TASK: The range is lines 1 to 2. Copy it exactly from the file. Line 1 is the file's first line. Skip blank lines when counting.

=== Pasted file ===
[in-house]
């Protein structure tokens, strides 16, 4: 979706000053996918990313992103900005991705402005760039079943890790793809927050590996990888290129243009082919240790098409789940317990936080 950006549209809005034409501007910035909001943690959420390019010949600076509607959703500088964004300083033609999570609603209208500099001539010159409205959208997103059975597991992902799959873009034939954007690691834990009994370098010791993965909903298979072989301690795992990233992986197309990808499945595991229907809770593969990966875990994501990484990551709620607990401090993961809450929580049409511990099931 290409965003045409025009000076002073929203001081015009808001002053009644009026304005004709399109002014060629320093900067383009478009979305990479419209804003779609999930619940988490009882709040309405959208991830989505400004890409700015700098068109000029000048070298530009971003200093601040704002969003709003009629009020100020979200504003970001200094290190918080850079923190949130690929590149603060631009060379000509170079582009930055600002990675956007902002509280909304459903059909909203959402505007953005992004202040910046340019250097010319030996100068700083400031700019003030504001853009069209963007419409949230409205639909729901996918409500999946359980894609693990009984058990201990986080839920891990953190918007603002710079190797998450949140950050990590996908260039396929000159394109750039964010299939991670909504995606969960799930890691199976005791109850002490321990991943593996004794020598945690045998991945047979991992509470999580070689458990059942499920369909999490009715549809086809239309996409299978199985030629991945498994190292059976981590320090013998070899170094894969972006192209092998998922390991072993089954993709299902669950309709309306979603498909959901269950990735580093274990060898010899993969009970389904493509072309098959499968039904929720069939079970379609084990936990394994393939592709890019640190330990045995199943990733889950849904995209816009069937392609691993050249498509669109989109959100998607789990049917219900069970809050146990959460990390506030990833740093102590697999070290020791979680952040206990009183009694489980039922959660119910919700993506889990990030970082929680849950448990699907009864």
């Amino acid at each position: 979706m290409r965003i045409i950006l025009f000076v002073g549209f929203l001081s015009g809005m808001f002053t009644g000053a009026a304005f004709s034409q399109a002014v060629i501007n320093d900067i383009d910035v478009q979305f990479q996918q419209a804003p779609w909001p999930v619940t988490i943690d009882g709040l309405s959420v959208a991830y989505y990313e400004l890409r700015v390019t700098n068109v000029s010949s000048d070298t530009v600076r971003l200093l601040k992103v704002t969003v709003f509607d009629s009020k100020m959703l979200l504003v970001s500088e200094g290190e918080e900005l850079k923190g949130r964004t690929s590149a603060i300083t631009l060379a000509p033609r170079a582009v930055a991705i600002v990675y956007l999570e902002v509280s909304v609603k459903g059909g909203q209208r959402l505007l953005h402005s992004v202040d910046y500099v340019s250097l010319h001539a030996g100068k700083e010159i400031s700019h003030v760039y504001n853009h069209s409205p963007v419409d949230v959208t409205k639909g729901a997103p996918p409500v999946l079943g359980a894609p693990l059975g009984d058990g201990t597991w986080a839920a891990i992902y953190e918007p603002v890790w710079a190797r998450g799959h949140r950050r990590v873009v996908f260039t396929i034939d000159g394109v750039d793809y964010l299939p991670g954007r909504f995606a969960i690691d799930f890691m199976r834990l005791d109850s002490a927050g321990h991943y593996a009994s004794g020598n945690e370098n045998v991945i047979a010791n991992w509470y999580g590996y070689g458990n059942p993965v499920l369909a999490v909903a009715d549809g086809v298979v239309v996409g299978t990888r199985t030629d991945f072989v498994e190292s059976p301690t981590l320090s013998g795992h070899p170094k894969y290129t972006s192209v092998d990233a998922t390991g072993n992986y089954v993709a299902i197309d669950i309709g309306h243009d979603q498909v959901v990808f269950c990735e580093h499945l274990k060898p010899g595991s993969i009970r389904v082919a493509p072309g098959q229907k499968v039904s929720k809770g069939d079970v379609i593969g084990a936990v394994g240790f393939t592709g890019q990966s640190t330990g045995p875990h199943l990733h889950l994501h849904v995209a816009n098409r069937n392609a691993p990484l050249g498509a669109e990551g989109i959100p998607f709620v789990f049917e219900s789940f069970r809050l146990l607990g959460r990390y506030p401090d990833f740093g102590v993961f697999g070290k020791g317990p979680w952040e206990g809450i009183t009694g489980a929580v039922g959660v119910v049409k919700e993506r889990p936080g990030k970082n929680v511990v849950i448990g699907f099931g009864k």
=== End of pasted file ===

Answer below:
[in-house]
């Protein structure tokens, strides 16, 4: 979706000053996918990313992103900005991705402005760039079943890790793809927050590996990888290129243009082919240790098409789940317990936080 950006549209809005034409501007910035909001943690959420390019010949600076509607959703500088964004300083033609999570609603209208500099001539010159409205959208997103059975597991992902799959873009034939954007690691834990009994370098010791993965909903298979072989301690795992990233992986197309990808499945595991229907809770593969990966875990994501990484990551709620607990401090993961809450929580049409511990099931 290409965003045409025009000076002073929203001081015009808001002053009644009026304005004709399109002014060629320093900067383009478009979305990479419209804003779609999930619940988490009882709040309405959208991830989505400004890409700015700098068109000029000048070298530009971003200093601040704002969003709003009629009020100020979200504003970001200094290190918080850079923190949130690929590149603060631009060379000509170079582009930055600002990675956007902002509280909304459903059909909203959402505007953005992004202040910046340019250097010319030996100068700083400031700019003030504001853009069209963007419409949230409205639909729901996918409500999946359980894609693990009984058990201990986080839920891990953190918007603002710079190797998450949140950050990590996908260039396929000159394109750039964010299939991670909504995606969960799930890691199976005791109850002490321990991943593996004794020598945690045998991945047979991992509470999580070689458990059942499920369909999490009715549809086809239309996409299978199985030629991945498994190292059976981590320090013998070899170094894969972006192209092998998922390991072993089954993709299902669950309709309306979603498909959901269950990735580093274990060898010899993969009970389904493509072309098959499968039904929720069939079970379609084990936990394994393939592709890019640190330990045995199943990733889950849904995209816009069937392609691993050249498509669109989109959100998607789990049917219900069970809050146990959460990390506030990833740093102590697999070290020791979680952040206990009183009694489980039922959660119910919700993506889990990030970082929680849950448990699907009864």